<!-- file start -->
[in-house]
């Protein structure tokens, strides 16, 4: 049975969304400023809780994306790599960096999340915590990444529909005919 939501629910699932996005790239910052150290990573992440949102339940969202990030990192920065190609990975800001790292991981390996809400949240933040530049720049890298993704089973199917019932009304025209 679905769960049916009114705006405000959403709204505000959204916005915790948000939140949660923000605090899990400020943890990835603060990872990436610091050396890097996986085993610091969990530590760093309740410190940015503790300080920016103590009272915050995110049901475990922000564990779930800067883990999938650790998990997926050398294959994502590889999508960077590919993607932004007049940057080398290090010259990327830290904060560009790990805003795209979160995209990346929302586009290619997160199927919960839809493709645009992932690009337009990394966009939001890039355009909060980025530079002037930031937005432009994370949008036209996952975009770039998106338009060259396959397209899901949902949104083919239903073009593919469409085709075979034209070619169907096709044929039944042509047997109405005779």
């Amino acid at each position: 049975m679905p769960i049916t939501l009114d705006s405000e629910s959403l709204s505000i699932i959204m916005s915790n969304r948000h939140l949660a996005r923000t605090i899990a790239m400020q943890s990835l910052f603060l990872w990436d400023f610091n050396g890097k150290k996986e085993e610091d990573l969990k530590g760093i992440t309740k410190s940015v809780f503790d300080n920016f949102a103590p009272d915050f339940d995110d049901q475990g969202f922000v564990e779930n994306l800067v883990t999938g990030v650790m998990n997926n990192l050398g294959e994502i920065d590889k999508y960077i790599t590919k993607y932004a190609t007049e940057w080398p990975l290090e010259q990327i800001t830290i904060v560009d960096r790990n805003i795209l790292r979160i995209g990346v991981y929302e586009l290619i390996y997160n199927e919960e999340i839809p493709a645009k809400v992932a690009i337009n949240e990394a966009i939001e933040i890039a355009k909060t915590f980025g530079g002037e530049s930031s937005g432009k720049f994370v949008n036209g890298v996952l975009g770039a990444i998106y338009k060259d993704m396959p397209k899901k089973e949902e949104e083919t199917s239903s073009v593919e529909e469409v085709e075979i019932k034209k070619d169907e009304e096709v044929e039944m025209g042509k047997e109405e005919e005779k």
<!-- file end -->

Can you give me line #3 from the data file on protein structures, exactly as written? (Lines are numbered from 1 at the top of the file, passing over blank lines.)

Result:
């Amino acid at each position: 049975m679905p769960i049916t939501l009114d705006s405000e629910s959403l709204s505000i699932i959204m916005s915790n969304r948000h939140l949660a996005r923000t605090i899990a790239m400020q943890s990835l910052f603060l990872w990436d400023f610091n050396g890097k150290k996986e085993e610091d990573l969990k530590g760093i992440t309740k410190s940015v809780f503790d300080n920016f949102a103590p009272d915050f339940d995110d049901q475990g969202f922000v564990e779930n994306l800067v883990t999938g990030v650790m998990n997926n990192l050398g294959e994502i920065d590889k999508y960077i790599t590919k993607y932004a190609t007049e940057w080398p990975l290090e010259q990327i800001t830290i904060v560009d960096r790990n805003i795209l790292r979160i995209g990346v991981y929302e586009l290619i390996y997160n199927e919960e999340i839809p493709a645009k809400v992932a690009i337009n949240e990394a966009i939001e933040i890039a355009k909060t915590f980025g530079g002037e530049s930031s937005g432009k720049f994370v949008n036209g890298v996952l975009g770039a990444i998106y338009k060259d993704m396959p397209k899901k089973e949902e949104e083919t199917s239903s073009v593919e529909e469409v085709e075979i019932k034209k070619d169907e009304e096709v044929e039944m025209g042509k047997e109405e005919e005779k």